We’ve been hearing a lot lately from politicians and public figures about crimes committed by immigrants to the U.S., but a new study by a group of researchers, including a University of Texas at Austin professor, suggests foreign-born teens are actually much less likely to commit crimes than those born in the U.S.
The study found this group is also less likely than U.S.-born youths to get involved in bad behavior like fighting, drug selling, gun carrying, use of alcohol and illicit drugs.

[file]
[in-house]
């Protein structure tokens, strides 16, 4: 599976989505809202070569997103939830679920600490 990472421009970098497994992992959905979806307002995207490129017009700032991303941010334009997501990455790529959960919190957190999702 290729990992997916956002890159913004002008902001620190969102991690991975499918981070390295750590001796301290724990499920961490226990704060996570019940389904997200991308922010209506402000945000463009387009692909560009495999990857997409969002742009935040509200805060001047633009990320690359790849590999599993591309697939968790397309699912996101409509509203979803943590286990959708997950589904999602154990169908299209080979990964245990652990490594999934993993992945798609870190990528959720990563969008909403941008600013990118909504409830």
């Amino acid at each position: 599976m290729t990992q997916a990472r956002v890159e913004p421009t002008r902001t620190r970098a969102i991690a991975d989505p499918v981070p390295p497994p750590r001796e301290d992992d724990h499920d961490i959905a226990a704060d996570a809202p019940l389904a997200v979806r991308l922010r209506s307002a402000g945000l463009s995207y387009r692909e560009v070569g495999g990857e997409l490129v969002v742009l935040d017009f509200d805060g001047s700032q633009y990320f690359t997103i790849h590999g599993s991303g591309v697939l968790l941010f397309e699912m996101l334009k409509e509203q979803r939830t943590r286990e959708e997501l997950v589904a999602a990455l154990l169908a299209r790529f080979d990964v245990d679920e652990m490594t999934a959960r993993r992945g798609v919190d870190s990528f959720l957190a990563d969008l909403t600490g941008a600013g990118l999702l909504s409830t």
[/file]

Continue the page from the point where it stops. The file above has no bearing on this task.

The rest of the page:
"We also found in our study that immigrant youths tended to have more cohesive parental relationships, more positive school engagement and to be more disapproving with regard to adolescent substance use," says Christopher Salas-Wright, a professor at UT Austin’s School of Social Work.
Youths who immigrated later on, at 12 or older, however, were less likely to get into trouble, he says.
"The longer youths were here in this country, their behavior tended to more resemble U.S.-born youths," Salas-Wright adds.
The researchers want to be in touch with youths before they come to the U.S. and then again once they’re here to understand what happens that makes them more likely to change their behavior.
The study has just been published online in the journal Social Psychiatry and Psychiatric Epidemiology.